However, even if this second step fails, it is recommended that the husband must attempt to talk to the wife, make peace with her and talk about the gravity of the situation. This third step is known as the Wazribu Hunna. However, Quran advises that even if the third step fails, the fourth step of ‘arbitration’ must be followed. In this step, a member from each of the spouses’ family is present and the parties try to make amends in the strained relationship.
Not more than two talaqs can be pronounced during the course of iddah. Iddahs are considered to be three menstruation courses. During these three monthly cycles, a man cannot give his third talaq. This had been envisaged so that the couple sorts out their differences in this period. Quran prescribes that if a woman has attained the age of menopause, then the period of iddah is three months, whereas if a woman is pregnant, then the period of iddah would be till the child is born or the termination of pregnancy.
Hence, the women groups who are claiming to revive this practice are only vouching for the fact that they get the maximum time to sort out their differences which is often not possible in an ‘instant talaq’.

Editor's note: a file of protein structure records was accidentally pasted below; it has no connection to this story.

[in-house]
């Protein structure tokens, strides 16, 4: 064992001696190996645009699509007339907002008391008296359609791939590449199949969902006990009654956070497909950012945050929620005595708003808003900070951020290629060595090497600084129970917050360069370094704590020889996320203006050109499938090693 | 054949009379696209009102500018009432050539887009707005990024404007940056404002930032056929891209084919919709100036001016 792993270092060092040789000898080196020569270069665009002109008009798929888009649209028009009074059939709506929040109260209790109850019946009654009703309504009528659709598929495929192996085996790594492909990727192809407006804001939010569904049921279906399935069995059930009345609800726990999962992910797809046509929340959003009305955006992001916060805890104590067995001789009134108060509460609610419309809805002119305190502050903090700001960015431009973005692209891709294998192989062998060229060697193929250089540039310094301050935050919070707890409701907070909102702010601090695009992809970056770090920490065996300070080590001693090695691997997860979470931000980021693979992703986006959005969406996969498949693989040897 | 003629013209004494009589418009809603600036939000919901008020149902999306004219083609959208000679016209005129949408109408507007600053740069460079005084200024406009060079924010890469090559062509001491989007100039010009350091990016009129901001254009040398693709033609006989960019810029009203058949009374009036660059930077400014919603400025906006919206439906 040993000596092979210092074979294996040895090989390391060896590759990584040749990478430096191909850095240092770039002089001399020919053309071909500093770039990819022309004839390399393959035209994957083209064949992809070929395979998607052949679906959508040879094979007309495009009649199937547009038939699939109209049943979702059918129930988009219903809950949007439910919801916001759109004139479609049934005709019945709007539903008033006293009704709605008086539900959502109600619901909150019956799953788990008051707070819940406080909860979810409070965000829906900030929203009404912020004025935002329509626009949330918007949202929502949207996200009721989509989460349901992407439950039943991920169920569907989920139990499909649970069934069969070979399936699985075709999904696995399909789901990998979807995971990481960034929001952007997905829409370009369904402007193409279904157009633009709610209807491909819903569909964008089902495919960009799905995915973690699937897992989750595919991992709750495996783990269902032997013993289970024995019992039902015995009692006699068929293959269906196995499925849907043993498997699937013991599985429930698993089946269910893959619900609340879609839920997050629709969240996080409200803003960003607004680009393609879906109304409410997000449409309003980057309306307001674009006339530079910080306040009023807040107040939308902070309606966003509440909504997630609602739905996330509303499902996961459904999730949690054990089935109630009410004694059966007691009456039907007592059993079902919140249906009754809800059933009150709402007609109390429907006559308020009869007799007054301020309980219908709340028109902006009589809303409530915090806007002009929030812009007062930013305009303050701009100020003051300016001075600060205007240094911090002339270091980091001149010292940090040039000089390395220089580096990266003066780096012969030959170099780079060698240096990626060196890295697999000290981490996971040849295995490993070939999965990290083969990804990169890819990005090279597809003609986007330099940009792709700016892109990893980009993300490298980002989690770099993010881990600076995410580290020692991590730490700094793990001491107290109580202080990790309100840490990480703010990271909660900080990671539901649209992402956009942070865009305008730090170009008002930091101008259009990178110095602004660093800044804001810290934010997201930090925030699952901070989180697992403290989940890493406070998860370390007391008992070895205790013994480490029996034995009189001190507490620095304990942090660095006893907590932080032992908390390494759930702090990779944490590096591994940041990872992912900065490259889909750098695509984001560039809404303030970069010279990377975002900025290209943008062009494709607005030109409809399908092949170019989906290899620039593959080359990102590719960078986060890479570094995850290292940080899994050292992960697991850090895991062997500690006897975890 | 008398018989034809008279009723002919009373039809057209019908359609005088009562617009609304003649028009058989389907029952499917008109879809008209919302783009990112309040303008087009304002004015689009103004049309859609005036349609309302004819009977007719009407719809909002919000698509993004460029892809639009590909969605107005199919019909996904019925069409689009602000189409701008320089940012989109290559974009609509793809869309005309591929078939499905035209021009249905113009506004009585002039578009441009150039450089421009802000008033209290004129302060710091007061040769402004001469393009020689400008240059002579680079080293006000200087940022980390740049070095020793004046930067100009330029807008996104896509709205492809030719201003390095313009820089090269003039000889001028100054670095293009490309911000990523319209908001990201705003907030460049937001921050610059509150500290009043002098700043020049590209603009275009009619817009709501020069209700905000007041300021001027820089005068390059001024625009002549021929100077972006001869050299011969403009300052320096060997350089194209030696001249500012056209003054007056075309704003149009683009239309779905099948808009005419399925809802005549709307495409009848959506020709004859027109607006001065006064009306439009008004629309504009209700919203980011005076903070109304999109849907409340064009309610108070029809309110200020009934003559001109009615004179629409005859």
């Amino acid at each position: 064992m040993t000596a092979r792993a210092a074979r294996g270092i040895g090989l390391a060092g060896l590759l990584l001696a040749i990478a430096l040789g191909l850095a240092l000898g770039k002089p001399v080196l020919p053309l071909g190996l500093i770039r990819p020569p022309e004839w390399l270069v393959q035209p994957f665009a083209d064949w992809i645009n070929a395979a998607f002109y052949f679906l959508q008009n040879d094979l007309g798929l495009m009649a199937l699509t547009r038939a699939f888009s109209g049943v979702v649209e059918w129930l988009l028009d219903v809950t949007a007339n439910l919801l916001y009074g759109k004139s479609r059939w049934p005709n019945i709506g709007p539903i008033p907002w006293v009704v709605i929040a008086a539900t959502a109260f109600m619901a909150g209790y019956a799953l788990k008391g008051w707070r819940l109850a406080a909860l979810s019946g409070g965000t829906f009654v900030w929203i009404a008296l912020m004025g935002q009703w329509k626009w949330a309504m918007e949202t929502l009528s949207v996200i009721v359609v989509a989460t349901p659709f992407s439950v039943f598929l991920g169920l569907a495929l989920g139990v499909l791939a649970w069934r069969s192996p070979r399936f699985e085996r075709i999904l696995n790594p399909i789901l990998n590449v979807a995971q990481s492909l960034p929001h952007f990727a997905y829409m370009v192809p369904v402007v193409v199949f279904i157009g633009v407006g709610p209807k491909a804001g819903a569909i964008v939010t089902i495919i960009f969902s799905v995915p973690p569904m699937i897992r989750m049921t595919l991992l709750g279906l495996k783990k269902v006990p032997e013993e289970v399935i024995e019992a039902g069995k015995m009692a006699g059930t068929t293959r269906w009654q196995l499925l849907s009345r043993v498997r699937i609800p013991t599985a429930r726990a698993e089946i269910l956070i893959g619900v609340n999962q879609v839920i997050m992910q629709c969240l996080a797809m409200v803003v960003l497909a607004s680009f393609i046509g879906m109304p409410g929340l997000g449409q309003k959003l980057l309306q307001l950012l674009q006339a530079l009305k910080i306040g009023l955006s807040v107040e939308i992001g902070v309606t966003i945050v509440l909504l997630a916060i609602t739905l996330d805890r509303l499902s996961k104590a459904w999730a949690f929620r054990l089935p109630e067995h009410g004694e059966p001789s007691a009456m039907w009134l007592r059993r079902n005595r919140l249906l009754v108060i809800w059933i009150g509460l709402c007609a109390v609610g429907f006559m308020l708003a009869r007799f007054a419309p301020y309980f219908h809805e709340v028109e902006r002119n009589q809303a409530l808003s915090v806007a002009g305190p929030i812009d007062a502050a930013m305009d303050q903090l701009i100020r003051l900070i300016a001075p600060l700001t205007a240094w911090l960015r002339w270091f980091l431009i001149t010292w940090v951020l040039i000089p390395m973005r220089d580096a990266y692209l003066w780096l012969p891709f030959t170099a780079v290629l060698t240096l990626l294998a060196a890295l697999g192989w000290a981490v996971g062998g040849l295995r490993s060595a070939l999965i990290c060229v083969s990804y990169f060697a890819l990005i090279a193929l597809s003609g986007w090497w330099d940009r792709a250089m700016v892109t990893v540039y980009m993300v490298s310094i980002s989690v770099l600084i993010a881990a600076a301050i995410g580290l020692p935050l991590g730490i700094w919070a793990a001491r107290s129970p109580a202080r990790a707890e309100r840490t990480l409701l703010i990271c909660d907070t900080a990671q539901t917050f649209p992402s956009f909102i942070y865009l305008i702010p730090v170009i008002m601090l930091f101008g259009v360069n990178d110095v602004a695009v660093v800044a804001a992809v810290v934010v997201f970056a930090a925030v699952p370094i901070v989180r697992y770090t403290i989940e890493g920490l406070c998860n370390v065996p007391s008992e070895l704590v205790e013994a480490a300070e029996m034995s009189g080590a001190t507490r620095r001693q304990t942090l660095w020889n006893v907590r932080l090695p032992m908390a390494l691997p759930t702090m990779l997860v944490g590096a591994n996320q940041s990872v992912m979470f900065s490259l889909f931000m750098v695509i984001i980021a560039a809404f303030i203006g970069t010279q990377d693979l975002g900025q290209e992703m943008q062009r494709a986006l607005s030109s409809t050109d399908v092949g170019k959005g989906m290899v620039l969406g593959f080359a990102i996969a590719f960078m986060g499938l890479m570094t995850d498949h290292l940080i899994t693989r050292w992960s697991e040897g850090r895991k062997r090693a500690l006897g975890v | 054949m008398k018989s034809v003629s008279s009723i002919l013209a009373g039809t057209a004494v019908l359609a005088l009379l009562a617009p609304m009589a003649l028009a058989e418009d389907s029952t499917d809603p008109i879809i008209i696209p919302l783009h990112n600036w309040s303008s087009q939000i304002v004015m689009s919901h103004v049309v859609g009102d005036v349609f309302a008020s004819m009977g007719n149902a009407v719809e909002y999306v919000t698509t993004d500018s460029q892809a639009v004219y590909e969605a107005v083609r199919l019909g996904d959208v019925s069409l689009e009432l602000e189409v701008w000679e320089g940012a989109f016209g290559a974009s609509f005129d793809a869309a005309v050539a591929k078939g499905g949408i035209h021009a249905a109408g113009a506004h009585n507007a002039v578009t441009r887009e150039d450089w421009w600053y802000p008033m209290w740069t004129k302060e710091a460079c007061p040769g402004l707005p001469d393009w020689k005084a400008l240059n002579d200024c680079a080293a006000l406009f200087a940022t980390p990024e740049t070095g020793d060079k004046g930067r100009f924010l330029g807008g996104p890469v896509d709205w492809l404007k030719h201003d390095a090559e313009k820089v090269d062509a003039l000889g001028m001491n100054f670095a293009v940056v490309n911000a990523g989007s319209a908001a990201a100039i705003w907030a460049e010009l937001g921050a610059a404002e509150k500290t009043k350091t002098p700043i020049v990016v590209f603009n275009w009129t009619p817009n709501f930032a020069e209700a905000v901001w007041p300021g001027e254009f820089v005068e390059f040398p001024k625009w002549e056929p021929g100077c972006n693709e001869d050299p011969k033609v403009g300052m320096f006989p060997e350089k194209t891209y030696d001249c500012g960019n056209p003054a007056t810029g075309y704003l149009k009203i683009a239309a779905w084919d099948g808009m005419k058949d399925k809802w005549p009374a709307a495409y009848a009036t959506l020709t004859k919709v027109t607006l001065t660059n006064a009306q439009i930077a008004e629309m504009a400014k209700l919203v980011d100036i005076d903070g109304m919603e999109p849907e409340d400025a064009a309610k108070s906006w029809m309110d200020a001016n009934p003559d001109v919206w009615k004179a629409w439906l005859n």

What exactly is ‘instant talaq’? How is it different from Talaq-e-Sunnah?
This instant talaq is essentially ‘Talaq-e-Biddah’. ‘Biddah’ means innovation and essentially all Muslims are advised against introducing ‘biddahs’ in their religion. This practice of talaq was first promoted by Caliph Umar, and is staunchly opposed by all the petitioners who have approached the Supreme Court for a reform in the case of triple talaq. However, the Muslim Personal Law Board has not still spoken up on the issue and claims that this can be sorted out internally.
Dr Asma Zehra, an executive member of the All India Muslim Personal Law Board, was questioned about this during a recent press conference and said, “We have left it for our Ulema (scholars) to decide what is best for us.” However, this answer is far from the truth, as something which is not mentioned in the Quran or is a part of the Sunnah can never be justified as a lawful act by a Muslim.
Can a man marry his wife after pronouncing the third talaq?
No. After the third talaq, a woman is supposed to marry another man, consummate the relationship, and only after following the original procedure of Talaq-e-Sunnah, will she be able to marry the former husband again.
Women have often described it as a barbaric practice and there are demands to abolish it.
Do women have any right to divorce the husband in Islam?